What are some of the challenges facing autistic people who are in traditional workplaces, particularly due to a lack of accommodations or accessibility?

  • Less awareness or willingness to learn more about people with autism and their difficulties
  • Less likely to understand how the work environment affects us and how simple accommodations can really help

What can employers, coworkers, hiring managers, HR departments, etc. do to better support autistic employees?

  • Give autistic employees more time to process things for example: more time to read through and sign forms.
  • A quiet place/room/environment to work from. Open plan offices can be difficult as they can be quite noisy and distracting places to work in.
  • Maybe provide mentors for weekly or bi-weekly catch-ups as just having someone to chat to about work and what you need more help with can be very helpful.

What stereotypes or myths have you come across about autistic people that affect how autistic people are treated in the workplace?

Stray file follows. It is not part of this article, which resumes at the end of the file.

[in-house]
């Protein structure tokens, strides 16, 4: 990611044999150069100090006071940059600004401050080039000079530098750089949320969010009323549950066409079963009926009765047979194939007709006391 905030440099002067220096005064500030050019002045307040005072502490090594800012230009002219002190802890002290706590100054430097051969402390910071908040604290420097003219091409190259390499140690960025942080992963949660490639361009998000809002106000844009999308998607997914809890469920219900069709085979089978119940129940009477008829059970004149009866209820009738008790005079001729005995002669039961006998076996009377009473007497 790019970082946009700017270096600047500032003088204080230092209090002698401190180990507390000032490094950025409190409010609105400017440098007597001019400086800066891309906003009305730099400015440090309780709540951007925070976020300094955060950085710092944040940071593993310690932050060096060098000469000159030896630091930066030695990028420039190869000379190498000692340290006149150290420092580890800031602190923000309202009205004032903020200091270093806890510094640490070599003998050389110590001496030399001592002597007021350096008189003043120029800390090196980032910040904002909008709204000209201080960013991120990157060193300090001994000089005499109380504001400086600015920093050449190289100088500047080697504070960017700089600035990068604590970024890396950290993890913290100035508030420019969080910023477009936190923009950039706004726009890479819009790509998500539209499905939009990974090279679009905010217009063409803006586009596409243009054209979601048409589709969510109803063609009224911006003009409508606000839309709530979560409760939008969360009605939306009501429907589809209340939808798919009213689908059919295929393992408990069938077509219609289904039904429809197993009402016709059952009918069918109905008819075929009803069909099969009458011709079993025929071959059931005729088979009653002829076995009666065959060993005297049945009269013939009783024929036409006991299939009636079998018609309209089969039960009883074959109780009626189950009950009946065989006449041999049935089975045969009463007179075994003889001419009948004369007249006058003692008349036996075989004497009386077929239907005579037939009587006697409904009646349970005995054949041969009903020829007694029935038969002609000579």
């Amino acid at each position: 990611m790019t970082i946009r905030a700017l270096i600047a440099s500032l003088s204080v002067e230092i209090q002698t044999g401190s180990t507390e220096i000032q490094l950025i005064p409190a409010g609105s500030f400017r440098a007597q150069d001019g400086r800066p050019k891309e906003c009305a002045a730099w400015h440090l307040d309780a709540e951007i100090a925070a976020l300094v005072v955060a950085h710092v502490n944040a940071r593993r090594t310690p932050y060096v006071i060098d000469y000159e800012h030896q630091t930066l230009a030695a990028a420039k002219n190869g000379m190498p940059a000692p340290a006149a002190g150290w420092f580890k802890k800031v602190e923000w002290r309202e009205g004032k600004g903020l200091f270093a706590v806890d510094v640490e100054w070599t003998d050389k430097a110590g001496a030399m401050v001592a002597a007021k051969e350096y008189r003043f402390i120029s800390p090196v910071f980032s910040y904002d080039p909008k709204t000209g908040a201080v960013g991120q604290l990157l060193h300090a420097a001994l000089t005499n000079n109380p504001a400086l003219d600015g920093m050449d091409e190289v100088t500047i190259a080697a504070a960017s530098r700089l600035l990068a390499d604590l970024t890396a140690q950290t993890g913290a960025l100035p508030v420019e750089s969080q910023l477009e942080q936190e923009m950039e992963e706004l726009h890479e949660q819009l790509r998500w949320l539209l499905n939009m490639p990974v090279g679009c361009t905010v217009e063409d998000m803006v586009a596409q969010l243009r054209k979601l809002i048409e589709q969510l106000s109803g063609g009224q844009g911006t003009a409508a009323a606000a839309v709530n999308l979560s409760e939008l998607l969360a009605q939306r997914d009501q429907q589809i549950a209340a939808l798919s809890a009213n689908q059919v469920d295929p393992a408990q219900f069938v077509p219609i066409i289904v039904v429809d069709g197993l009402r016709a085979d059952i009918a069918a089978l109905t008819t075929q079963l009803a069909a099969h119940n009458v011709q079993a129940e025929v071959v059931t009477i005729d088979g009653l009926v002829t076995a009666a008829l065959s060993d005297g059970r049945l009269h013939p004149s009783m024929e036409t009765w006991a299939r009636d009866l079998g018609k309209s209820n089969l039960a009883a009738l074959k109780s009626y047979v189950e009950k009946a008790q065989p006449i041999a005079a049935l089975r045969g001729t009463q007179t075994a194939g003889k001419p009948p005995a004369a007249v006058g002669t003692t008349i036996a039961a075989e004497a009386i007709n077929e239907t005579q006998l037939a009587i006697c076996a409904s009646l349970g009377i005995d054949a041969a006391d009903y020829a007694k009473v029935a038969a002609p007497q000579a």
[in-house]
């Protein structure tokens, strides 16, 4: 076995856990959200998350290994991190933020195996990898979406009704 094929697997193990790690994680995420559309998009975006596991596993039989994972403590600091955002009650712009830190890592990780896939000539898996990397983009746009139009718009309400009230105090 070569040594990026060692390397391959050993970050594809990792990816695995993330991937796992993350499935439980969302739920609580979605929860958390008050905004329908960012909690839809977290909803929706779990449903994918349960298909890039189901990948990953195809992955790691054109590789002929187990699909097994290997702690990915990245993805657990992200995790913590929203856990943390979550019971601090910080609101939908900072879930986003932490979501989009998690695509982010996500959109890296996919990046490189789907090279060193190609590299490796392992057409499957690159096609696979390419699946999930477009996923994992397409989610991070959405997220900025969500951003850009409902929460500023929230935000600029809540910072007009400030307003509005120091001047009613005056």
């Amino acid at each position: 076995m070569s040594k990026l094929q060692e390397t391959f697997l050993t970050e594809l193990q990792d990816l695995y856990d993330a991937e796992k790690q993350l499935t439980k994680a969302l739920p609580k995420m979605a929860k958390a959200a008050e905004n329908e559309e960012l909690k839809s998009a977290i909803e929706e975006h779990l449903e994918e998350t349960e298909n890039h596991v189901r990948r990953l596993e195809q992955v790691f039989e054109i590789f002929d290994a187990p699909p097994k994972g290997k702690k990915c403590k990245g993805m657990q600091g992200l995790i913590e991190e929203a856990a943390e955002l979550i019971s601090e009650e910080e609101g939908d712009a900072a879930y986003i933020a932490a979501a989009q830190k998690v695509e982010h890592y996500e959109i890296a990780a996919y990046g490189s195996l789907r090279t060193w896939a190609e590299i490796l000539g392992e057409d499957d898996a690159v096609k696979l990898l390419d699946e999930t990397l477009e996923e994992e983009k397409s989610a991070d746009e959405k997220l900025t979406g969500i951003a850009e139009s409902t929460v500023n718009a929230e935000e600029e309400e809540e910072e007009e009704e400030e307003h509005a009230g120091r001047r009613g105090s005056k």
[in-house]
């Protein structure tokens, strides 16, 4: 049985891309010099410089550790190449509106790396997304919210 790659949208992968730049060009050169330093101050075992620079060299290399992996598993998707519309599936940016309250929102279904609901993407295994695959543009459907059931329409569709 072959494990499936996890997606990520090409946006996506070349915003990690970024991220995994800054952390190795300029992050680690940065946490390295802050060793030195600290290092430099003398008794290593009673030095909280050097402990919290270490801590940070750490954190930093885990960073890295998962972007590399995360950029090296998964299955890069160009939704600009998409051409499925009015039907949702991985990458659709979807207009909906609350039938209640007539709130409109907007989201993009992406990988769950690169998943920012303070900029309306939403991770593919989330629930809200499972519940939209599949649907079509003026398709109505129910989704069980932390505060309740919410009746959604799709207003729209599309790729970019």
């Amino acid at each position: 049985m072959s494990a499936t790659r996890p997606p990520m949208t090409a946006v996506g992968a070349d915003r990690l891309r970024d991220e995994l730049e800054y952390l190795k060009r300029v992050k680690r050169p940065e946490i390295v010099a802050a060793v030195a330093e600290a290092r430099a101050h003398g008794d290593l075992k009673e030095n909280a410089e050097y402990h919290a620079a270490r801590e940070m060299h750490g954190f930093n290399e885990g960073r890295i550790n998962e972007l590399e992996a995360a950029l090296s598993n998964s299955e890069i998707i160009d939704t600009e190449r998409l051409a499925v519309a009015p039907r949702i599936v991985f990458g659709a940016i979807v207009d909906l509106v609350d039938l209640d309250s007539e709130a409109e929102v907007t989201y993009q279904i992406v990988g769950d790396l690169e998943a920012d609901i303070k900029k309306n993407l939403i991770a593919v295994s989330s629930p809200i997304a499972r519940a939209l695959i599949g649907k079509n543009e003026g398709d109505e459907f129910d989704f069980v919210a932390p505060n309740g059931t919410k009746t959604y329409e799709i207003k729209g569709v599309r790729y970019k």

• Stereotypes of being very slow to understand and complete tasks sometimes.

Can you give me a specific example of different things that help you succeed in the workplace? Have you ever been in a situation where you’ve had to ask for your workplace to be made more accessible to you?

  • Wearing noise cancelling headphones or earphones.
  • Asking people to remove their fluorescent bike jackets from desk hooks around the office as sensory-wise these are super bright and distracting to me!
  • Everyone wears in-earphones and listens to their own music rather then have one loud office radio on which works well.